Texas judge sentences man to marriage and Bible verses in lieu of jail time

Last month, Texas man Josten Bundy found himself standing before Smith County, Texas Judge Randall Roberts, facing charges of misdemeanor assault. His girlfriend’s ex-boyfriend had been saying disparaging and disrespectful things toward her, and Bundy had gotten into a fight with him to defend her honor.

It’s unclear as to exactly what her ex-boyfriend said to her, but as Bundy told KLTV news, he was raised with four sisters, and would have taken anyone who said anything like that to any woman outside.

Shotgun wedding, via Wikimedia Commons

Shotgun wedding, via Wikimedia Commons

According to court transcripts, Roberts asked Bundy, “Is she worth it?” before presenting him with a choice: He could marry his girlfriend, who is 19 years old, within 30 days, or serve 15 days in jail. Bundy has reportedly also been ordered to write Bible verses as part of his probation.

Bundy asked Roberts if he could call his boss to let him know he’d be out for two weeks, but his request was refused. Worried that Bundy would lose his job, the couple got married shortly thereafter, telling KLTV that they had talked about getting married before, but had been planning to wait until they had enough money saved up for an actual ceremony. With time to invite their relatives and, you know, plan it out.

It’s unclear as to where in the law Roberts found the legal justification to order a shotgun (prison bar?) wedding — an attorney contacted by KLTV described the sentence as “way out of left field,” adding that such a sentence would likely be overturned on appeal.

If nothing else, it’s positively fascinating for social conservatives who talk of heterosexual marriage as an unarguable, universal social good to use it as punishment — literally a life sentence — for what at the end of the day is a minor offense. Or not an offense at all, following the traditional rules of Texas justice.


Jon Green graduated from Kenyon College with a B.A. in Political Science and high honors in Political Cognition. He worked as a field organizer for Congressman Tom Perriello in 2010 and a Regional Field Director for President Obama's re-election campaign in 2012. Jon writes on a number of topics, but pays especially close attention to elections, religion and political cognition. Follow him on Twitter at @_Jon_Green, and on Google+. .

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19 Responses to “Texas judge sentences man to marriage and Bible verses in lieu of jail time”

  1. UncleBucky says:

    Always TexASS…

  2. Russ Alcott says:

    Again, Texas……really, are you surprised? I say, “let ’em go”! They won’t make it with all the people that will be leaving….and the ones coming in, be like the old wild, wild west, “howdy partner”!

  3. Thom Allen says:

    Liberty University (and others) have “evangelical law schools.” How can you teach separation of church and state when they are (ostensibly) learning secular law in that kind of environment?


  4. Baal says:

    Also, you shall not suffer a witch to live.

  5. heimaey says:


  6. Naja pallida says:

    Louie Gohmert is the bastard child of extreme gerrymandering. His district was solidly Democratic, until they completely redrew the boundaries to disenfranchise almost all of those voters in 2003.

  7. nicho says:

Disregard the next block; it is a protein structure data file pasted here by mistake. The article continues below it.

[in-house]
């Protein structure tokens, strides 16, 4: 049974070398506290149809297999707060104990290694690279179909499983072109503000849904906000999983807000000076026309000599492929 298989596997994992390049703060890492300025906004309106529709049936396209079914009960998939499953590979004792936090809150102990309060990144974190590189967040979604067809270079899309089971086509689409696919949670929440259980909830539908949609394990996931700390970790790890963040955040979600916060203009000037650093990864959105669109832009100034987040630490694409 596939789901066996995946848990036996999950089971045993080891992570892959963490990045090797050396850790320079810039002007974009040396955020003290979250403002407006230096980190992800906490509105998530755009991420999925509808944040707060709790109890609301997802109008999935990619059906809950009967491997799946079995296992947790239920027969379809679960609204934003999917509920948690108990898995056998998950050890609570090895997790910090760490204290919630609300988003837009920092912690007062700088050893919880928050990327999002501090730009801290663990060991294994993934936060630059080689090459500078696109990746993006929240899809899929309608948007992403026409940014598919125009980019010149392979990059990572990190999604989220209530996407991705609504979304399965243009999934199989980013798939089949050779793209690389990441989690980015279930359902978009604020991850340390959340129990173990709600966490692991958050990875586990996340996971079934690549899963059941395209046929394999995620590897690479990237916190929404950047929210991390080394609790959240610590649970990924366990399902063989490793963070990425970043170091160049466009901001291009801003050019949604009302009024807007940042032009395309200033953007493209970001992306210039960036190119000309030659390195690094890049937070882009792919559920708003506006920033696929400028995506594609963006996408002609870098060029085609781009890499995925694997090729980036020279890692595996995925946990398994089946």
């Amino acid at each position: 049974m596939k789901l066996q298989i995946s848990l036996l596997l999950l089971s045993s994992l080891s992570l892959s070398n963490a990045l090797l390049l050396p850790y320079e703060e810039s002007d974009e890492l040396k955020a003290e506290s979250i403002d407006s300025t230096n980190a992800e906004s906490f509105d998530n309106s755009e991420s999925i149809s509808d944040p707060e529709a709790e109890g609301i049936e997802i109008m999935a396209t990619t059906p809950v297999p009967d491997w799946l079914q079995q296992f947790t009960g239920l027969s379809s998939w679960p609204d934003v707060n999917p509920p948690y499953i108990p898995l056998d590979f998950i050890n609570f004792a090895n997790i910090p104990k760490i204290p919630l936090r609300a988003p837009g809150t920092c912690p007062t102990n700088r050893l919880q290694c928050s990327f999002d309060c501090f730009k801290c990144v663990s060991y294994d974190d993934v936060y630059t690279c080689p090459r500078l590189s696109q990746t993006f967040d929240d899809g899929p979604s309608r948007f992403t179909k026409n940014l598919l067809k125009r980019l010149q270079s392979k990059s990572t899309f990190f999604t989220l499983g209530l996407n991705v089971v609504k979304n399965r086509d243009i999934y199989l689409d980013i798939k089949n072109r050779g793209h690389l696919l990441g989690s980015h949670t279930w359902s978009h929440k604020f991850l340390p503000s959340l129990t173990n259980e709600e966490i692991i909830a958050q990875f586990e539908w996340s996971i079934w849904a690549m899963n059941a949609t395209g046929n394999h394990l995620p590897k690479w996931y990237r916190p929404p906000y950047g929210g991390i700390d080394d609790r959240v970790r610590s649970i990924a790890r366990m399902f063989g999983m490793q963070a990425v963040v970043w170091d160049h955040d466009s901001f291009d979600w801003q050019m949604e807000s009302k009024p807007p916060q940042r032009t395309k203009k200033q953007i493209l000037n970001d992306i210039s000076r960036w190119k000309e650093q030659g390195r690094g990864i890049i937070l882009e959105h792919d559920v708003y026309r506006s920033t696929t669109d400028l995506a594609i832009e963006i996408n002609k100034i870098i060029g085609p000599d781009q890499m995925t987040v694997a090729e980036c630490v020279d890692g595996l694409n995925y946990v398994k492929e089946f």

It’s really grounds for annulment — coercion. And the poor woman. A judge had to order someone to marry her. Wow. What does that do to your self esteem?

  8. Naja pallida says:

    When you have an elected judiciary, they don’t have to have any qualifications at all. Aside from being able to win a political campaign in a local election where only a tiny fraction of the electorate even bothers to turn up to vote.

  9. Indigo says:

    It’s a collision of metaphors. English professors haven’t caught up with that one yet.

  10. 2karmanot says:

    I would like the Bible verse describing David running and dancing down the road. I’ve got a very hunky imagination.

  11. 2karmanot says:

    Well, look at Louie Gohmert, truly, a perfect example of a moron achieving the heights of what Texas considers intelligence.

  12. 2karmanot says:

    Got dahmmmn gobber ya done good!

  13. Skye Winspur says:

    Why is it every time I hear the idiom “way out of left field,” it refers to something coming from the extreme right politically?

  14. emjayay says:

    That free stock photo adds nothing, and in fact detracts from your post. Sometimes a free stock photo is worth minus a thousand words.

  15. Indigo says:


  16. BlueIdaho says:

    Only in Texas. Or maybe Idaho, Oklahoma, Wyoming, etc, etc.

  17. LasloPratt says:

    But why is the judge punishing the girlfriend???

  18. heimaey says:

    How do these people even get to be judges? Doesn’t require going to law school and learning about the separation between church and state?

  19. BeccaM says:

    The 8th Amendment to the U.S. Constitution: “Excessive bail shall not be required, nor excessive fines imposed, nor cruel and unusual punishments inflicted.”

    ‘Unusual’ here would apply. Furthermore, considering the near-permanent legal entanglements caused by forcing someone to marry, it could also be considered ‘excessive.’ And finally, judges are fairly limited in the kinds and types of punishments they are legally authorized to impose, with jail, probation, and fines basically comprising those limits.

    Ordering a marriage and to ‘write Bible verses’ is sure to be waaaaaay outside this.

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